“Why are we ignoring our college students?” a frustrated colleague asked me last week. With so much focus on social-emotional learning, trauma-sensitive classrooms, and student well-being in K-12 schools, my friend argued passionately that young adults need our attention, too.
The challenge is clear. In 2018, researchers who surveyed almost 14,000 first-year college students (in eight countries) found that 35 percent struggled with a mental illness, particularly depression or anxiety. Here in the U.S., college students seeking mental health services report that anxiety is their #1 concern—and it is on the rise.
With demands for mental health support typically exceeding resources, how are colleges and universities addressing student well-being both inside and outside of the classroom? The emerging programs, new online resources, and innovative approaches to classroom teaching described below may encourage and inspire you—whether you’re an educator, staff member, or administrator who wants to prioritize student well-being at your school, or a concerned parent with a child heading off to college.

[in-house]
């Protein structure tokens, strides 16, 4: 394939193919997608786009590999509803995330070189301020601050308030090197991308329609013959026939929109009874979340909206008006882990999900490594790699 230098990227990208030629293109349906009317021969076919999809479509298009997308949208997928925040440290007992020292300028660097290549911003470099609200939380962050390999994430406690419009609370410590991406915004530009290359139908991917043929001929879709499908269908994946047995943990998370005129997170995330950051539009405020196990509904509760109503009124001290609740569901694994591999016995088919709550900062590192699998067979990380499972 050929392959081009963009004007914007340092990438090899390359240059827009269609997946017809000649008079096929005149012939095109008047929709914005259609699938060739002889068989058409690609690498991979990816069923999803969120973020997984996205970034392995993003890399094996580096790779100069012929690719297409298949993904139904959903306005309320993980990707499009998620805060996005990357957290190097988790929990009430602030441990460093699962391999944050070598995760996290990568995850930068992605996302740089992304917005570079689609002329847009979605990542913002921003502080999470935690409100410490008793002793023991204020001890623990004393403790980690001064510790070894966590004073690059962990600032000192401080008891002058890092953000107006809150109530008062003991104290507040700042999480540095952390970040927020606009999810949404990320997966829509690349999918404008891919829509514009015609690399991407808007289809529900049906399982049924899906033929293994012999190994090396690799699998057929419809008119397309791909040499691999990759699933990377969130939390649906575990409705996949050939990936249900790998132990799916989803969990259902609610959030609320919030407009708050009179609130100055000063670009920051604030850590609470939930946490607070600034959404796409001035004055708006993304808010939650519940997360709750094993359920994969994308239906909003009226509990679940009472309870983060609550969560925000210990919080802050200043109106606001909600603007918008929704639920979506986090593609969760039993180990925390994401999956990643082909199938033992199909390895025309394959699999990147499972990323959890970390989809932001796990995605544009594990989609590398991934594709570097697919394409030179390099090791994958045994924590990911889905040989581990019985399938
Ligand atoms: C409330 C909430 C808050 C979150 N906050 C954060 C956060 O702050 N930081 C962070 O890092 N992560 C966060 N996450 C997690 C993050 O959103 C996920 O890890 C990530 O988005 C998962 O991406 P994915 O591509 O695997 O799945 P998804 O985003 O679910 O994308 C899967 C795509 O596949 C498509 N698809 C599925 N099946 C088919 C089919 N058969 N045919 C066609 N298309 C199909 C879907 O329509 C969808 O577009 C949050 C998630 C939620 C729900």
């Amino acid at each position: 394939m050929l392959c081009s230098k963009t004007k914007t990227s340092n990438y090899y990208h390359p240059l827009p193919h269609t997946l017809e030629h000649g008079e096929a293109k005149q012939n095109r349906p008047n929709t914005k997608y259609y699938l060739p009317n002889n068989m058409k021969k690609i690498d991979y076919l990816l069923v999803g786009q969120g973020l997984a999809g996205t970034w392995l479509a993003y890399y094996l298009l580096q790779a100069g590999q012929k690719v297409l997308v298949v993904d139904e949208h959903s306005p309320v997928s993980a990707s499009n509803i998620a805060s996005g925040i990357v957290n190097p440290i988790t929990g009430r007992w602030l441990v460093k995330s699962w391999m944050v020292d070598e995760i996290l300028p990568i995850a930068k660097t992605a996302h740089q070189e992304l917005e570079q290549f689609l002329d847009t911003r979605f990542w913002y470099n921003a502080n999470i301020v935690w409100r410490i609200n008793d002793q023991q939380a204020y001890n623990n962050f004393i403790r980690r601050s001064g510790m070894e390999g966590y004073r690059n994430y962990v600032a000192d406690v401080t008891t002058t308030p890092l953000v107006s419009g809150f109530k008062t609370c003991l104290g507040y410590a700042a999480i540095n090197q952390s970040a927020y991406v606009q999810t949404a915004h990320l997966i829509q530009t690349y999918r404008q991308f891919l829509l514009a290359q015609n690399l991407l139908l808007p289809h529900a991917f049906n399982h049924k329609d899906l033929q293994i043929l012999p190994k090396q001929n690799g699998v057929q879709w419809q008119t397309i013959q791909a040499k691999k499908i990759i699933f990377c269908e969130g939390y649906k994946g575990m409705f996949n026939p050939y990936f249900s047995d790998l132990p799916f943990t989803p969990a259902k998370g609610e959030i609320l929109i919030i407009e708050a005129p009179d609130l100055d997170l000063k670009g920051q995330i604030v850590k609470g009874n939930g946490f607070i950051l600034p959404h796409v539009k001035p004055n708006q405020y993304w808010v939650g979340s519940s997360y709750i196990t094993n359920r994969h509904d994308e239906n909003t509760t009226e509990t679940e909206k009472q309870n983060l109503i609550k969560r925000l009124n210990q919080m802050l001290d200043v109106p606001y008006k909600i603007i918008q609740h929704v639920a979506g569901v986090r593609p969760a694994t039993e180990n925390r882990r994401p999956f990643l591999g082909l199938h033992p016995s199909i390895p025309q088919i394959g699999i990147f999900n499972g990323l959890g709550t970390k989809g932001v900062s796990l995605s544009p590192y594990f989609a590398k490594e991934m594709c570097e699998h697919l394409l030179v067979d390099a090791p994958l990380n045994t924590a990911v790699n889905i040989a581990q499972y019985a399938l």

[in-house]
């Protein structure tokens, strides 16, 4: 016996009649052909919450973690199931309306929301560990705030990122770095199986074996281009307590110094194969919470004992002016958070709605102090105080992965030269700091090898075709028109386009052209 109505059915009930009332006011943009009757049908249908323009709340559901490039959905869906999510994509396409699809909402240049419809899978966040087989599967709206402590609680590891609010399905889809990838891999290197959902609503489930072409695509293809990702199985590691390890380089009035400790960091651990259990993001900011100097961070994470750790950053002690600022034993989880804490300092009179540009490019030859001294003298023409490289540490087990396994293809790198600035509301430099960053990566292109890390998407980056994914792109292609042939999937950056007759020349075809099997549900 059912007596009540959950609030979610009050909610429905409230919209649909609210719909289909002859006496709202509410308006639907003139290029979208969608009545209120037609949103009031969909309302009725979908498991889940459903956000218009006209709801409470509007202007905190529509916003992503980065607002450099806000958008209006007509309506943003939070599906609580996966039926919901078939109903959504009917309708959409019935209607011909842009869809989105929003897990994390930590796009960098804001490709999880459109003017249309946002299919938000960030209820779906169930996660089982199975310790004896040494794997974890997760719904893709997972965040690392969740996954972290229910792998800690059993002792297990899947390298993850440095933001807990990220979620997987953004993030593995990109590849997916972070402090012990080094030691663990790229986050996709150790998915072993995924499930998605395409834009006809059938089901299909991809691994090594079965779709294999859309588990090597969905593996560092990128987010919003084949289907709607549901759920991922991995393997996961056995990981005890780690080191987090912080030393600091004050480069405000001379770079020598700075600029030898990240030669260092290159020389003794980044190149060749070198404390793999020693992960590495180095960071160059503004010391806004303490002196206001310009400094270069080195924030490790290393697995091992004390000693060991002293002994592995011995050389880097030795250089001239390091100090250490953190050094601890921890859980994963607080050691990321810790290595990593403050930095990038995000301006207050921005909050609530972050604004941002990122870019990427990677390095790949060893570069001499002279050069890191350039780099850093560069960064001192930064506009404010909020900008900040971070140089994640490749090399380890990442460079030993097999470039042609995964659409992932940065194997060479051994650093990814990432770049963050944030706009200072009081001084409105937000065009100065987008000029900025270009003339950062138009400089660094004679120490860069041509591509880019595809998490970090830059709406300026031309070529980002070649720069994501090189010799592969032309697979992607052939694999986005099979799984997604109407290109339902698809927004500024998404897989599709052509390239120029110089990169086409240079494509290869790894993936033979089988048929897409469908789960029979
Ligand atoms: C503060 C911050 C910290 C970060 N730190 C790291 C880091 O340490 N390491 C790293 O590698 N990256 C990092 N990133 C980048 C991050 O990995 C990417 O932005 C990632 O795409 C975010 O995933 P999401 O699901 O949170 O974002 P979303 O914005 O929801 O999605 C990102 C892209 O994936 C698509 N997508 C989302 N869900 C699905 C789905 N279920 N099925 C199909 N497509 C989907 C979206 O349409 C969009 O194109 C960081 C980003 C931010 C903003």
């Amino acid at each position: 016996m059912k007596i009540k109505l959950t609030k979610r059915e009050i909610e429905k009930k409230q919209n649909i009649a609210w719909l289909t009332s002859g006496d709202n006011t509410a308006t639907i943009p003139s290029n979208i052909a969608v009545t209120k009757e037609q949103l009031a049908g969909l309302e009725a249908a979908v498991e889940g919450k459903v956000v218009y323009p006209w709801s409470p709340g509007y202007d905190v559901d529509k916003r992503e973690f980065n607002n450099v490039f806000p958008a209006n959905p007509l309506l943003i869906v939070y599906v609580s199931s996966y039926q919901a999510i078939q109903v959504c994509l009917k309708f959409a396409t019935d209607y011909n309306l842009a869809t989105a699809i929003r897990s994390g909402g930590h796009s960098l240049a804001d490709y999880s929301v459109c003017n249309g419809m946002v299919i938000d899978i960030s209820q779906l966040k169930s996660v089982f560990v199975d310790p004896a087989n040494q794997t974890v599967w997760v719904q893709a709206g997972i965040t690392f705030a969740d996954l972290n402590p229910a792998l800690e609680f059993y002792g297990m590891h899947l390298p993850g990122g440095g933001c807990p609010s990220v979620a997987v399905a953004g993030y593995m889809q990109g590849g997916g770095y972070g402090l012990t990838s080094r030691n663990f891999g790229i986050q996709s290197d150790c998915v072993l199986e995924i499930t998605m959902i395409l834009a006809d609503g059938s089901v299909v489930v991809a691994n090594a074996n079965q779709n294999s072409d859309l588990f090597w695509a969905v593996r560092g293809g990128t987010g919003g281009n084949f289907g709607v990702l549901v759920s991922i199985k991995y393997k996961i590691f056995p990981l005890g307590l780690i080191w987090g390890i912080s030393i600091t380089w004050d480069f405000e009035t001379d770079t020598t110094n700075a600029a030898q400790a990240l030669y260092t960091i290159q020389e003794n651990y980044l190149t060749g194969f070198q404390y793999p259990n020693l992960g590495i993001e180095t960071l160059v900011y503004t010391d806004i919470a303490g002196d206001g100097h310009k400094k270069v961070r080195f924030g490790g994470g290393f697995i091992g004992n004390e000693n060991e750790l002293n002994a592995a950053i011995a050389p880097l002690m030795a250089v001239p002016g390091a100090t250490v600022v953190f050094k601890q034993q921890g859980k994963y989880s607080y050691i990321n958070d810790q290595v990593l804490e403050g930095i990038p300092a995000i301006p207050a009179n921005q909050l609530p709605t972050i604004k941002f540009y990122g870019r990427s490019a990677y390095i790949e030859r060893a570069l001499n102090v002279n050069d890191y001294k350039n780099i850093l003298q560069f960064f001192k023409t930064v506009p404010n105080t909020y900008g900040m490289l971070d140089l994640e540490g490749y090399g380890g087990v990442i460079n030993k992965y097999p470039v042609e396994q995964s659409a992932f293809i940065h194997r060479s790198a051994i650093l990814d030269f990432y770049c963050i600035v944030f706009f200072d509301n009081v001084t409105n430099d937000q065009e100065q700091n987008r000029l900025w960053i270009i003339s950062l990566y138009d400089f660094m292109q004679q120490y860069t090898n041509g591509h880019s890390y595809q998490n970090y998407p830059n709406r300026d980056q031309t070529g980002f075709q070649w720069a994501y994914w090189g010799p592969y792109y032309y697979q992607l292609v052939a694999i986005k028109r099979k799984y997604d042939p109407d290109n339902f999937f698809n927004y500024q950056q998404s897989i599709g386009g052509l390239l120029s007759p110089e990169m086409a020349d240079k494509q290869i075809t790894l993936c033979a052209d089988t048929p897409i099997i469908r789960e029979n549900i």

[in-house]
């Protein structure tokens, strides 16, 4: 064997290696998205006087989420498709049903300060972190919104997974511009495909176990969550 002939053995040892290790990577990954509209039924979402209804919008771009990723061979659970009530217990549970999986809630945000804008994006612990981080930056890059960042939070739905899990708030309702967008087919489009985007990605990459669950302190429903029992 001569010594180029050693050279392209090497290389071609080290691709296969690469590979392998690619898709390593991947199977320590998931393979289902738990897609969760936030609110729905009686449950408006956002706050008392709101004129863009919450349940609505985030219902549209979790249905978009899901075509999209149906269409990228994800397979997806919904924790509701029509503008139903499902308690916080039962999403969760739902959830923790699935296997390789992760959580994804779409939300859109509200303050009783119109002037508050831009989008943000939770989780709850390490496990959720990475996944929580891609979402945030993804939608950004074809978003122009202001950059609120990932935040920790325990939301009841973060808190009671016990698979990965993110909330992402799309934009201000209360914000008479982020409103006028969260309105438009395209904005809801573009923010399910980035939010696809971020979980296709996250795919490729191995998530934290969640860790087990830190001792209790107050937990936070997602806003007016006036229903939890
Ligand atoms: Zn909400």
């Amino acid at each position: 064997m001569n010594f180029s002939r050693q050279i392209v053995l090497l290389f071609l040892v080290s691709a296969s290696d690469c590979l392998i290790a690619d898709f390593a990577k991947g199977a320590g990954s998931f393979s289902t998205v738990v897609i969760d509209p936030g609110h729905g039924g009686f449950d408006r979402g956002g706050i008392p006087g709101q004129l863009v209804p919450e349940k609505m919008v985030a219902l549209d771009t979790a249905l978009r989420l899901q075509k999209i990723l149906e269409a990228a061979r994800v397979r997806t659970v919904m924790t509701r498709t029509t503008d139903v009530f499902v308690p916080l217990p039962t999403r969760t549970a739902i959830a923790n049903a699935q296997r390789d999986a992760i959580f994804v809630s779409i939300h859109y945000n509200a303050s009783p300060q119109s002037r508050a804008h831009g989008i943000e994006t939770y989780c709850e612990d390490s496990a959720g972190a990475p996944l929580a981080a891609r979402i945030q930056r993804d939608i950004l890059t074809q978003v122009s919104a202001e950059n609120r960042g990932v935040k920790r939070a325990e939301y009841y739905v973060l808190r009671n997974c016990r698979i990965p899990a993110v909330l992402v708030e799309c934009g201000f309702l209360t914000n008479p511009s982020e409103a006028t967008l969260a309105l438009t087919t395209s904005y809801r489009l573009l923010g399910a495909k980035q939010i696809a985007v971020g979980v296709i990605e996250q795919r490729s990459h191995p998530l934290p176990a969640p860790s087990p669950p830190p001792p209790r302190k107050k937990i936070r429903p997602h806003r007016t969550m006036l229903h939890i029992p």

Increased awareness from the start
Colleges provide orientation sessions on drug and alcohol use, sexual violence prevention, and other student health and lifestyle topics, so why not address mental health more directly? Many colleges are beginning to proactively share mental health information with students during face-to-face orientation sessions.
Approaches vary from traditional presentations and panel discussions, to role plays, short videos, and student testimonials followed by small group discussions. Here, students learn how to recognize mental illness symptoms, where to find resources and support, and how to talk to friends who might be struggling.